Lessees who pay overriding royalty interests are obliged to continue honoring those ORIs with every lease renewal or extension, without exception. Or are they? That’s now a question for the state’s Supreme Court.
Do pesky overrides give you issues? The Supreme Court may soon provide a solution to that particular problem. The high Court has recently been petitioned to review a decision rendered by the Court of Appeals of the First District of Texas, which found that a Lessee’s “wash-out” of several overriding royalty interests (occurring when Lessee allowed the old leases to lapse and subsequently took new leases—minus the overrides) was not actionable.
In the suit, the original leases were taken in 1978. Those leases had one-year primary terms, and 90-day continuous drilling/rework clauses. The original Lessee granted several overriding royalty interests (“ORI”). The Leases were assigned several times, and due to continuous production, the ORI owners continued to receive their share of production.
In late 2003/early 2004, Stroud Production became interested in acquiring the leases, and hired a landman to investigate. Plantation Petroleum Corporation (“Plantation”), owned and operated by Robert Stroud (who, not coincidentally, also owned Stroud Production), purchased the leases on December 1, 2003. Stroud Production was the operator of the leases, all of which were held by a single producing well.
In January of 2004, the case evidence showed that Stroud Production’s landman discussed with Stroud the assignments conveying the ORIs. Stroud’s landman noted that none of the ORI assignments contained “renewals and extensions” clauses. The evidence established that “‘renewals and extensions’ clauses may be used to protect overriding royalty interests by ensuring that such interests apply to any leases that qualify as renewals or extensions of prior leases.”
Just a few days after this discussion, a “polished rod” on the well broke, and production ceased. No repairs were ordered. The lease ultimately terminated under its own provisions. The appeals court notes in its opinion that “Stroud admitted that he intentionally returned the well to production in June 2004 only after the [Leases] had terminated, new leases had been obtained, and the 90-day continuous-operations period had passed. He also admitted that he ‘did not want any overriding royalty interest on the new leases’ and appellees’ overriding royalty interests had been ‘washed out.’”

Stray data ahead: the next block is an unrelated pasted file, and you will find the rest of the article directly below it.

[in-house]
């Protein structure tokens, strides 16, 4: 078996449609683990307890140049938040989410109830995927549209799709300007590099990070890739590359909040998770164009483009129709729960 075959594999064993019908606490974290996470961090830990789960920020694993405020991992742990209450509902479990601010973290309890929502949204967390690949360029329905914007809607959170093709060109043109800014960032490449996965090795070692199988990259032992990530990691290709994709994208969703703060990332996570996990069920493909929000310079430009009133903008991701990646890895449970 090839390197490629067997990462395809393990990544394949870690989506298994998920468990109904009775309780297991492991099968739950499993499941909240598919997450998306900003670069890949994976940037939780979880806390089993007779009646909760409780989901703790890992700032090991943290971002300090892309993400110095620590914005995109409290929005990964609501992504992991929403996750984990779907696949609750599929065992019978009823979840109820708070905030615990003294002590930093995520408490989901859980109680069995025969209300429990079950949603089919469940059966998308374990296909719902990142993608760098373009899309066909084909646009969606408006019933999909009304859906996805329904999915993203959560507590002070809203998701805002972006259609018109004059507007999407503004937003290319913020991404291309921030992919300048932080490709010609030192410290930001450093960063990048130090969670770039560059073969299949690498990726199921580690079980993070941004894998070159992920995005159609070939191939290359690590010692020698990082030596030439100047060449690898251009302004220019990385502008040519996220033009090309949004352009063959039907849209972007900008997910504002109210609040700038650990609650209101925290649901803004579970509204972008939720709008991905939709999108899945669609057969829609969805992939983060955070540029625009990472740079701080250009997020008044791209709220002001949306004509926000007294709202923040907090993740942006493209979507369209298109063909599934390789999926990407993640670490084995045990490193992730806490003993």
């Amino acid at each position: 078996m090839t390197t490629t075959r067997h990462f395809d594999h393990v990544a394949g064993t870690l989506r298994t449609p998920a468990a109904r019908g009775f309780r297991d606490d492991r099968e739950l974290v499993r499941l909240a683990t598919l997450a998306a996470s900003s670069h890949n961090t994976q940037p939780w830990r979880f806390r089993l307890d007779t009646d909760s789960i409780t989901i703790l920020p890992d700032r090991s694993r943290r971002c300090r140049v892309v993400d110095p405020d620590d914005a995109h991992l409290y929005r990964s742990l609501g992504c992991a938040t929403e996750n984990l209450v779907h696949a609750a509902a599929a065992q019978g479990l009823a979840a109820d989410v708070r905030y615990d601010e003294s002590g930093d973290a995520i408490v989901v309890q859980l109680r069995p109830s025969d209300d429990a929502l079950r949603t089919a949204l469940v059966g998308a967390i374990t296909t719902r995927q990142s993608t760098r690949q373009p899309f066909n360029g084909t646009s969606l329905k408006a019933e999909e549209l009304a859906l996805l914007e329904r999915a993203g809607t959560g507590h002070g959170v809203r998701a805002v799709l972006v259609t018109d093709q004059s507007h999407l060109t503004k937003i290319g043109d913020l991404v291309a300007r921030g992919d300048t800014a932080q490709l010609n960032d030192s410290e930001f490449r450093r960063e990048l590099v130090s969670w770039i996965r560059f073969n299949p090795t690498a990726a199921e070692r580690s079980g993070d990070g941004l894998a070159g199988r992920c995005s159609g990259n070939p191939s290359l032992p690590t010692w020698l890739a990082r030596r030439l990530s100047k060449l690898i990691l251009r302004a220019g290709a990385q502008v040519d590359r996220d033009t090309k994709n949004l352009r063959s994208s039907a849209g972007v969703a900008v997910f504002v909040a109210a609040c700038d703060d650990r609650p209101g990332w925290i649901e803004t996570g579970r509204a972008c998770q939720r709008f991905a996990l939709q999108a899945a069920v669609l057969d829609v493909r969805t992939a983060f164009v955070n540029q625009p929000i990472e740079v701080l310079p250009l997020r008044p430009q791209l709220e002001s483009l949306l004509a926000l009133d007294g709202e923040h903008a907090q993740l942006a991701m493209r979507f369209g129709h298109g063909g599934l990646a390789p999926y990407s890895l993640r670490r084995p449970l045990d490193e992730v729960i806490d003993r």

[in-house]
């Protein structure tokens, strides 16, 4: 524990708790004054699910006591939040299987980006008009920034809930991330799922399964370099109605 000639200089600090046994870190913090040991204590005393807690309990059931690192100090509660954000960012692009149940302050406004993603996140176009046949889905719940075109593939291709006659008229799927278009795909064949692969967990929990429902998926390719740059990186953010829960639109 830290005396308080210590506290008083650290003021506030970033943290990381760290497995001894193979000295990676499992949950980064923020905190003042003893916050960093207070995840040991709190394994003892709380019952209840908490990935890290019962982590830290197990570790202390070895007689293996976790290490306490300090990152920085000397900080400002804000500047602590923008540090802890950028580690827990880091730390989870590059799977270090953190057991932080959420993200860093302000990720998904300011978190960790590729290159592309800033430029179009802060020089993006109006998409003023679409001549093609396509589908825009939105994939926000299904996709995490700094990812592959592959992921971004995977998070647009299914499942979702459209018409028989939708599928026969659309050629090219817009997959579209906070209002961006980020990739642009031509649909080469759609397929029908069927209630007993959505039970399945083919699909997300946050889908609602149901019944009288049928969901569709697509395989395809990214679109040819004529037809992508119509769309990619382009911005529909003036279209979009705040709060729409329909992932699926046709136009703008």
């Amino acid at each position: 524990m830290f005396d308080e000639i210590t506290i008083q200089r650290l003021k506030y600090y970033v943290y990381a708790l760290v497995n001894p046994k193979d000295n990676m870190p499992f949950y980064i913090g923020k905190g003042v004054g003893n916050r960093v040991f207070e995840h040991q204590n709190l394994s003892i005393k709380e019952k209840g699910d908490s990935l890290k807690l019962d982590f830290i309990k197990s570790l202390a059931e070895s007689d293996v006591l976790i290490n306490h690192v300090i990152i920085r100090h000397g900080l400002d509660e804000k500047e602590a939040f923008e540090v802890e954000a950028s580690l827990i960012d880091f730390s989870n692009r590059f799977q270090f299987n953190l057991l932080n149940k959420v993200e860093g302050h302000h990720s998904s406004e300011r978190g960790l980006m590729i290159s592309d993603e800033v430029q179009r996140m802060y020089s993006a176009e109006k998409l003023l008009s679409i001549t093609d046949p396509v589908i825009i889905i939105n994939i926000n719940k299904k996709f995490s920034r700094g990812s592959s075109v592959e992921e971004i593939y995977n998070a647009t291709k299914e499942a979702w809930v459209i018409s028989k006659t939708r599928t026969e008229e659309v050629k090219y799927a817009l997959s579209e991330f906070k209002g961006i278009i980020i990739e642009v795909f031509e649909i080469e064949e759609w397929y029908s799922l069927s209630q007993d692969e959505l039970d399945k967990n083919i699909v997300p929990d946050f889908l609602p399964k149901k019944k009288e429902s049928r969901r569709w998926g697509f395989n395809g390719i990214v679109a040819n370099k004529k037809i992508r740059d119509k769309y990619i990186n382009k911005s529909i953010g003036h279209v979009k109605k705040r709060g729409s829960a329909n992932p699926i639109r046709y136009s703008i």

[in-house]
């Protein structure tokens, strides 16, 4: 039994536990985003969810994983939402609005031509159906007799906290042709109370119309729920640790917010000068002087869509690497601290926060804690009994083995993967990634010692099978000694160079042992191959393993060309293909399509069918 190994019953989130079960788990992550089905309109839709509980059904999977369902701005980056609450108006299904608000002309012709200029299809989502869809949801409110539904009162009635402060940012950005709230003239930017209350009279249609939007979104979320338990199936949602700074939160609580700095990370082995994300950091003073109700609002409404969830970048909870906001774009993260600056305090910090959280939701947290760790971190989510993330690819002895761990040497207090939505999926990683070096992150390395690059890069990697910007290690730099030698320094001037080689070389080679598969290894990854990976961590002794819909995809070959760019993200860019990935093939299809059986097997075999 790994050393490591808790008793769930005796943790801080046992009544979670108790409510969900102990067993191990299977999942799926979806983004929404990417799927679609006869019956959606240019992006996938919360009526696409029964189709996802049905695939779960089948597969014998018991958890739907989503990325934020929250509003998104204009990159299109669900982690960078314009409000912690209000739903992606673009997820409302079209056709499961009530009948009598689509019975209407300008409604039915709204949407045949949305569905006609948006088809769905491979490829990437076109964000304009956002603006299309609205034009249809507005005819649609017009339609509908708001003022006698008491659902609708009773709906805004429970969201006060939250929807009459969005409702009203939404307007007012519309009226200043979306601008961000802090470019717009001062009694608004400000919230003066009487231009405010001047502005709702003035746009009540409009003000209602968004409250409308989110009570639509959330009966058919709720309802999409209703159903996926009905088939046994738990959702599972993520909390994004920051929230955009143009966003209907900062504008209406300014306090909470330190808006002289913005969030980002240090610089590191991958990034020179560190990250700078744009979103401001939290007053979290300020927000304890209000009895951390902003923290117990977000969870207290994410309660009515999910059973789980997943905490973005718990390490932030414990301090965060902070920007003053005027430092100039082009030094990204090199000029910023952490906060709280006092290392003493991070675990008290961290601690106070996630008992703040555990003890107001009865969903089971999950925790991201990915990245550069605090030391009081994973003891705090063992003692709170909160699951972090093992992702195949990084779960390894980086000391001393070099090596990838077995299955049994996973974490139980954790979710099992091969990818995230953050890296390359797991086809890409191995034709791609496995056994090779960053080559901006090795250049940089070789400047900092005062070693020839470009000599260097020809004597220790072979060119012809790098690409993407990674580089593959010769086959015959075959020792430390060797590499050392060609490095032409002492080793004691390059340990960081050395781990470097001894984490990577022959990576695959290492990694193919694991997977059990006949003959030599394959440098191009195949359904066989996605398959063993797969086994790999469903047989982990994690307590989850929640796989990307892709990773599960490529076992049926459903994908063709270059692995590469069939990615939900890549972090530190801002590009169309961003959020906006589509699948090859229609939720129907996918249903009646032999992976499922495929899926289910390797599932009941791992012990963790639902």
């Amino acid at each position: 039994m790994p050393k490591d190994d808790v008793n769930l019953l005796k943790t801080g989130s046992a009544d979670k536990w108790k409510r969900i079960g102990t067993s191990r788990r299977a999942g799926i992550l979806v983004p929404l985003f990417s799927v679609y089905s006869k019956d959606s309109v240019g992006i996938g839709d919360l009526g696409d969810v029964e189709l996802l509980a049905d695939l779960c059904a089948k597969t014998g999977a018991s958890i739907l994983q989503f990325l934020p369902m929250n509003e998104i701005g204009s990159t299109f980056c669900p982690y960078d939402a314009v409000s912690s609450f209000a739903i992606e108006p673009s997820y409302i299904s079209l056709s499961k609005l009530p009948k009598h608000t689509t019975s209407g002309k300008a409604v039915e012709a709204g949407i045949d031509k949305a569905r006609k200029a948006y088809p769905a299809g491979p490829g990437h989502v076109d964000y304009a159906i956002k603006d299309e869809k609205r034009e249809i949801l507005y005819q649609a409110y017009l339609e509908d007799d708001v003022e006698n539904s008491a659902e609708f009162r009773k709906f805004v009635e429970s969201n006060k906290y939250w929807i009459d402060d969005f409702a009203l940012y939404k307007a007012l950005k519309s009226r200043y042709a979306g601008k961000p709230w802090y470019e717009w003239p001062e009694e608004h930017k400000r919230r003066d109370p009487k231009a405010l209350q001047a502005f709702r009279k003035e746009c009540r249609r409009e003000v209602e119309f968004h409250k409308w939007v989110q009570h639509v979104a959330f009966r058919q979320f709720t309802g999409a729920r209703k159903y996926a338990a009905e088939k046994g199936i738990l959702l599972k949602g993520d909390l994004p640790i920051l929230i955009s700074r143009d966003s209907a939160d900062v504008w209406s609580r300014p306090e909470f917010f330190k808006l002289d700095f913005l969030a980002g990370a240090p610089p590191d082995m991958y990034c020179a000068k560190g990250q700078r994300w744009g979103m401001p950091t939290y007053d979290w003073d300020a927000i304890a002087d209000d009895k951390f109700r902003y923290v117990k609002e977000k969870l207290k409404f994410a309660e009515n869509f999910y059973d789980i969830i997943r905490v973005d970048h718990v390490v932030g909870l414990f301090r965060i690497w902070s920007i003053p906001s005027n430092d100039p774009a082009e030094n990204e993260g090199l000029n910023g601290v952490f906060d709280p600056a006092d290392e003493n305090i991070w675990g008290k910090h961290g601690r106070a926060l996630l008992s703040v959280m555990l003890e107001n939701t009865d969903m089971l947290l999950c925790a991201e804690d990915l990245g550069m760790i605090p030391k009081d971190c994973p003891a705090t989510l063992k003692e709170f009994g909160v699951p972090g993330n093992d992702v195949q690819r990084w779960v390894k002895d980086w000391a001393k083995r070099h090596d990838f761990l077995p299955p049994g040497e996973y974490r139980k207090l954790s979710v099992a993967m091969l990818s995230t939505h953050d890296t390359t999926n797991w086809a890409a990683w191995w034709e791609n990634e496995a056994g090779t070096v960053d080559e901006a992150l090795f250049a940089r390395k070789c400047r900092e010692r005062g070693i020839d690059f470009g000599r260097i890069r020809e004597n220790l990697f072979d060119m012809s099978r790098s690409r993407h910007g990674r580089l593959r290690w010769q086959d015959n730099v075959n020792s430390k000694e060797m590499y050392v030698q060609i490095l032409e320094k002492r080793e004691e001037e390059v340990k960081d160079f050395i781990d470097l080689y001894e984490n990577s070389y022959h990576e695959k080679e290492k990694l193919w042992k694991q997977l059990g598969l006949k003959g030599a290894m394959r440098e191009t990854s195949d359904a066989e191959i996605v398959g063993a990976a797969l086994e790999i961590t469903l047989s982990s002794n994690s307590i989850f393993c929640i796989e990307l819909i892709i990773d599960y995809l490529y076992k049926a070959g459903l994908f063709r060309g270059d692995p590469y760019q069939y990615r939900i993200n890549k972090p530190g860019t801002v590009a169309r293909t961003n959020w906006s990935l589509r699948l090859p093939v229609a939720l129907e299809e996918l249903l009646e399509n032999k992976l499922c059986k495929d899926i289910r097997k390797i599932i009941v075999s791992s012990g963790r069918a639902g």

The ORI owners filed a lawsuit. The trial court dismissed the ORI owners’ claims of breach of duty of good faith and fair dealing, fraudulent concealment, and breach of implied covenant to develop. The jury, however, found that Plantation, Stroud Production, and Stroud were liable for intentionally terminating the Leases and not paying the ORI owners the agreed-upon ORI.
Plantation, Stroud Production, and Stroud appealed. There, they argued that they did not have a contractual duty to perpetuate the original leases for the benefit of the ORI owners, nor did they have a fiduciary duty. The Appellate Court found that while there was no evidence that showed that any of the defendants intentionally broke the rod, there was evidence that they intentionally terminated the lease by electing not to repair the rod. The Court also acknowledged that the defendants financially benefitted from the expiration of the Leases.
The Court reviewed and analyzed several Texas cases that dealt with the same or similar issues. After its review, The Court determined that “no Texas court has yet recognized that a lessee generally owes any type of duty, whether it be an implied contractual covenant or a fiduciary-type duty, to protect the interest of an overriding royalty interest holder so as to require the lessee to make repairs to well equipment, perpetuate the lease, and ensure that such overriding interests are not extinguished.” The Court held that the language of the controlling document must be considered as well as the relationship between the parties. In its opinion, the Court determined that “there [is] no evidence of any special relationship of trust and confidence between [ORI owners] and Plantation.” Further, the Court noted that “the assignments granting appellees their overriding royalty interests did not contain any renewals or extensions clauses.”
Here, the Court held, the ORI owners could not point to “anything in the assignments of the overriding royalty interests or [Leases] that obligated the Stroud defendants to repair the polished rod on the broken well or take other action to perpetuate the [Leases].” Appellees have also not cited any contractual provision that would have precluded the lessee and the lessors from entering into new leases. Therefore, the Court concluded, the Stroud defendants did not commit “an actionable wrong by intentionally terminating the Leases to extinguish the overriding royalty interests and acquiring new leases with the lessors.”
We now must watch to see if the Texas Supreme Court agrees to review the Appellate Court decision. As always, any decision by the high Court offers guidance. If the Supreme Court agrees to review, we will quite likely have new and guiding law regarding the termination of overriding royalty interests from one lease to the next.